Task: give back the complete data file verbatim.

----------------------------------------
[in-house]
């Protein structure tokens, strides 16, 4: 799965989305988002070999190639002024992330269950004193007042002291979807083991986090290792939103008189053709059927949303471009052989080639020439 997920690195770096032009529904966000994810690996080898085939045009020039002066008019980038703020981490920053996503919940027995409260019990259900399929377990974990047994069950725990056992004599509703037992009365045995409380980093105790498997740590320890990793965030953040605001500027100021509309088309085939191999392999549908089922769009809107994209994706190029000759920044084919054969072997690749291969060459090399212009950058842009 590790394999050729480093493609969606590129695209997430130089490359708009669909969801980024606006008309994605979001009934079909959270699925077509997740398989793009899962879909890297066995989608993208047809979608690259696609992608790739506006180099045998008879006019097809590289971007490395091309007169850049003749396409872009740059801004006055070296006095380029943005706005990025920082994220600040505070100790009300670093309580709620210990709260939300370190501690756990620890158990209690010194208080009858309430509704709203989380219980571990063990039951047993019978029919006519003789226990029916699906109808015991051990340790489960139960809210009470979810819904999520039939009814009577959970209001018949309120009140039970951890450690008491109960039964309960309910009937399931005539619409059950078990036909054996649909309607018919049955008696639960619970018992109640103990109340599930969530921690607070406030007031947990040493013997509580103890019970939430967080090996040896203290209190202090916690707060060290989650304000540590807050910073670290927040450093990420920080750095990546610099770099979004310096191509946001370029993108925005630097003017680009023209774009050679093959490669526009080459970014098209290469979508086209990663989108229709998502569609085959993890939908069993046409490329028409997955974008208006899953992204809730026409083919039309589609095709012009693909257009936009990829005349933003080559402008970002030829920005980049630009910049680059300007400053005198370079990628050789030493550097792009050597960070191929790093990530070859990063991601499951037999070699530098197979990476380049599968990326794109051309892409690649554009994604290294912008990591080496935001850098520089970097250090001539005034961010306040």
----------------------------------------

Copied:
[in-house]
């Protein structure tokens, strides 16, 4: 799965989305988002070999190639002024992330269950004193007042002291979807083991986090290792939103008189053709059927949303471009052989080639020439 997920690195770096032009529904966000994810690996080898085939045009020039002066008019980038703020981490920053996503919940027995409260019990259900399929377990974990047994069950725990056992004599509703037992009365045995409380980093105790498997740590320890990793965030953040605001500027100021509309088309085939191999392999549908089922769009809107994209994706190029000759920044084919054969072997690749291969060459090399212009950058842009 590790394999050729480093493609969606590129695209997430130089490359708009669909969801980024606006008309994605979001009934079909959270699925077509997740398989793009899962879909890297066995989608993208047809979608690259696609992608790739506006180099045998008879006019097809590289971007490395091309007169850049003749396409872009740059801004006055070296006095380029943005706005990025920082994220600040505070100790009300670093309580709620210990709260939300370190501690756990620890158990209690010194208080009858309430509704709203989380219980571990063990039951047993019978029919006519003789226990029916699906109808015991051990340790489960139960809210009470979810819904999520039939009814009577959970209001018949309120009140039970951890450690008491109960039964309960309910009937399931005539619409059950078990036909054996649909309607018919049955008696639960619970018992109640103990109340599930969530921690607070406030007031947990040493013997509580103890019970939430967080090996040896203290209190202090916690707060060290989650304000540590807050910073670290927040450093990420920080750095990546610099770099979004310096191509946001370029993108925005630097003017680009023209774009050679093959490669526009080459970014098209290469979508086209990663989108229709998502569609085959993890939908069993046409490329028409997955974008208006899953992204809730026409083919039309589609095709012009693909257009936009990829005349933003080559402008970002030829920005980049630009910049680059300007400053005198370079990628050789030493550097792009050597960070191929790093990530070859990063991601499951037999070699530098197979990476380049599968990326794109051309892409690649554009994604290294912008990591080496935001850098520089970097250090001539005034961010306040």